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3 hours ago, tennisbeforewine said:

As we exit the ship in the morning, we’ll have one more task.  While in Portugal, our friend Ginni purchased a couple of cheese knives as gifts for friends.  You know what a cheese knife looks like:  as dull as dishwater and unable to cut anything more challenging than a soft brie.  However, as she returned to the ship and went through security, the officer decided that it would be far safer on the ship if they confiscated the “booty” and saved it for her departure on May 16.  Poor Ginni; she forgot to pick up her gifts when she disembarked and didn’t notice their absence until she arrived back in Texas.  At that point, Rich texted us and asked if we could check to see if the knives were still on board and, if so, could we pick them up and mail the offending items to them.  That sounds simple, but it required a specific email from Ginni authorizing me to collect the knives, have the front office make a copy of her email, and then a message sent to security to enable me to collect them on our way out tomorrow.  Is nothing ever simple?


My worst nightmare realized! 


We were on the 2017 WC and while in Mumbai we bought decorated ceremonial knives (not at all sharp and in holders) as gifts.  I knew they might be confiscated and worried I would forget about them in all the activity at the end of the cruise.  On the bus back to the ship I bundled them together as tightly as I could so maybe just maybe they would look like something else going through x-ray.  It did get a 2nd look by the guy on the machine, and had he asked we would of identified them for what they were but we got through.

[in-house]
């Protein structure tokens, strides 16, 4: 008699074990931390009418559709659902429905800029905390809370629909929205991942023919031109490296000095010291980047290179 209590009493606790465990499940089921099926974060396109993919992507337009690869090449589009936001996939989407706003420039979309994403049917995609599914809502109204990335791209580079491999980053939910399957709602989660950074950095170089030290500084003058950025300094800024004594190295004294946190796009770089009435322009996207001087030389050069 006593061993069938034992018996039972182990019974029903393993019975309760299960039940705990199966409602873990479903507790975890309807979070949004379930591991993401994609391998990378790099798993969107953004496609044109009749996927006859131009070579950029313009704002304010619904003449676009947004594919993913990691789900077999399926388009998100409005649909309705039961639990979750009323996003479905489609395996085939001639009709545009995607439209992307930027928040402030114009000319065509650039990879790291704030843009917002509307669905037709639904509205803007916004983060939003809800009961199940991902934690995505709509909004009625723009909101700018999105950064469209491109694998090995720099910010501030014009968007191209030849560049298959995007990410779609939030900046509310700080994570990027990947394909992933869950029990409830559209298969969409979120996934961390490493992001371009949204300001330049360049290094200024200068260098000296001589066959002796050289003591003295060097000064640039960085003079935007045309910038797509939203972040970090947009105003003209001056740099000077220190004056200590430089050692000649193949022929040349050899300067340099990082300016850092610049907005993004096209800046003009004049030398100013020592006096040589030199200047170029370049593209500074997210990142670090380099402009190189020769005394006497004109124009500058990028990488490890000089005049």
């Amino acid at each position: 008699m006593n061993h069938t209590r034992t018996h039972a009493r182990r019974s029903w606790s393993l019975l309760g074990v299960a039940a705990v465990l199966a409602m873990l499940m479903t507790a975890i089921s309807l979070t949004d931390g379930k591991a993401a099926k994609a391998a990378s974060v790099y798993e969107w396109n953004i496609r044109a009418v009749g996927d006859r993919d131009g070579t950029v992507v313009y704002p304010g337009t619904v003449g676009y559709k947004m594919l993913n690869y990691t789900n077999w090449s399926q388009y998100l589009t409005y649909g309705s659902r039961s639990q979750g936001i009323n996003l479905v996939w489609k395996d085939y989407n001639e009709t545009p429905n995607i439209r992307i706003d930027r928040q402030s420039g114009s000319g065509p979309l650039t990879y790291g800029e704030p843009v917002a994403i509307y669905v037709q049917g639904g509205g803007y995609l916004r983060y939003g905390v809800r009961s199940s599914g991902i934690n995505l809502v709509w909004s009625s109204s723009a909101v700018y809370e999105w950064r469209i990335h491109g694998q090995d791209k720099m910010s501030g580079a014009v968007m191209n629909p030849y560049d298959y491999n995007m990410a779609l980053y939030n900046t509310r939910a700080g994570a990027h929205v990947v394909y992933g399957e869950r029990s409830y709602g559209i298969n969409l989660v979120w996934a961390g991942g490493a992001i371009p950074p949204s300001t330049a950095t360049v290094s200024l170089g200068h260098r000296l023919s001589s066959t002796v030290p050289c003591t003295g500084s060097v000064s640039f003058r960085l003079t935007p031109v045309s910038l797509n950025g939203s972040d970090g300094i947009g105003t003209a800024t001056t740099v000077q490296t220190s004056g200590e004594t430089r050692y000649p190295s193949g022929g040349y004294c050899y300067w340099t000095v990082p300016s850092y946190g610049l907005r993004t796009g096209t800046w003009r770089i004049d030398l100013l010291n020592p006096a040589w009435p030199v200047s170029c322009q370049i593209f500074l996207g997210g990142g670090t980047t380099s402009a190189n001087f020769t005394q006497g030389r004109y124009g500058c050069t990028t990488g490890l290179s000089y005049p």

The funny thing is I almost forgot them anyway.  I had put them and some other things we bought way at the back of the tallest shelf...almost missed them!  Now I inventory things we buy and make sure I have them all at final packing.


I've enjoyed your blog and wish you the best for your trip home.

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Have enjoyed your daily reports.


Hope all goes well tomorrow -- especially picking up your friends knives.


We still carry our own books onto our cruises.  DH falls asleep while reading and drops too many books onto the decks / floors.  Thus Kindles or Nooks for him.


Have a safe trip home.

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never even thought to ask you, we left ours behind as well.  I was hoping the ship would kindly ship them, but apparently no such luck!  Oh well!  If I can't find replacement knives, it will make a great Christmas conversation when I give the cheese plates to my girls.  My fault


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On 4/24/2019 at 3:07 PM, tennisbeforewine said:

Wednesday, April 24, 2019

Cherbourg, France


What an amazing, moving, and emotional day we spent in the shadow of World War II, seeing and learning far more about D-Day than we had imagined.  Sabrina picked up the ten of us at 8:00 this morning and we kept moving all day.  We found out a few interesting bits of information.  The “D” in D-Day doesn’t stand for anything except the first letter in the word “Day.”  The reason the invasion was on June 6 was that it was a full moon, allowing movement the night before, and it was an incredibly low tide, allowing the incoming soldiers to see and avoid the mines and other exploding devices floating in the water.  


Our first stop was at the Normandy American Cemetery, which you’ve no doubt seen in photos or in person.  It is just cross after cross after Star of David after cross, totaling over 9,000 of them.  There are ten sections, six of which are currently closed to foot traffic to prepare for the June 6 ceremonies to observe the 75th anniversary of D-Day.  If anyplace will bring lumps to your throat or tears to your eyes, this is the place.  When looking at the crosses, what really stands out is the ages of these young men, mostly between 17 and 23, with the youngest only 16 years old.  Many, of course, died on June 6, but more than half died in the days following as the fighting continued.